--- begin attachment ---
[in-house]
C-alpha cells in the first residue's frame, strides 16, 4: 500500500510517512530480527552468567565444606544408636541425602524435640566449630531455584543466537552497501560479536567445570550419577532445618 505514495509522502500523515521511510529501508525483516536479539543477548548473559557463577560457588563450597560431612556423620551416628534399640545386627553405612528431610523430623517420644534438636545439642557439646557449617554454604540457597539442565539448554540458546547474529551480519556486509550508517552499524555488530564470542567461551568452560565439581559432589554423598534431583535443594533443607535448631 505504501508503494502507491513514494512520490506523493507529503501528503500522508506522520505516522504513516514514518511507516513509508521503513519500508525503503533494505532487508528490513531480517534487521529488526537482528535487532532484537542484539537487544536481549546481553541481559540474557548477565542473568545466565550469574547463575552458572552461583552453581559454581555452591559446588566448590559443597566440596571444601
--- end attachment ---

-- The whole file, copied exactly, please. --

[in-house]
C-alpha cells in the first residue's frame, strides 16, 4: 500500500510517512530480527552468567565444606544408636541425602524435640566449630531455584543466537552497501560479536567445570550419577532445618 505514495509522502500523515521511510529501508525483516536479539543477548548473559557463577560457588563450597560431612556423620551416628534399640545386627553405612528431610523430623517420644534438636545439642557439646557449617554454604540457597539442565539448554540458546547474529551480519556486509550508517552499524555488530564470542567461551568452560565439581559432589554423598534431583535443594533443607535448631 505504501508503494502507491513514494512520490506523493507529503501528503500522508506522520505516522504513516514514518511507516513509508521503513519500508525503503533494505532487508528490513531480517534487521529488526537482528535487532532484537542484539537487544536481549546481553541481559540474557548477565542473568545466565550469574547463575552458572552461583552453581559454581555452591559446588566448590559443597566440596571444601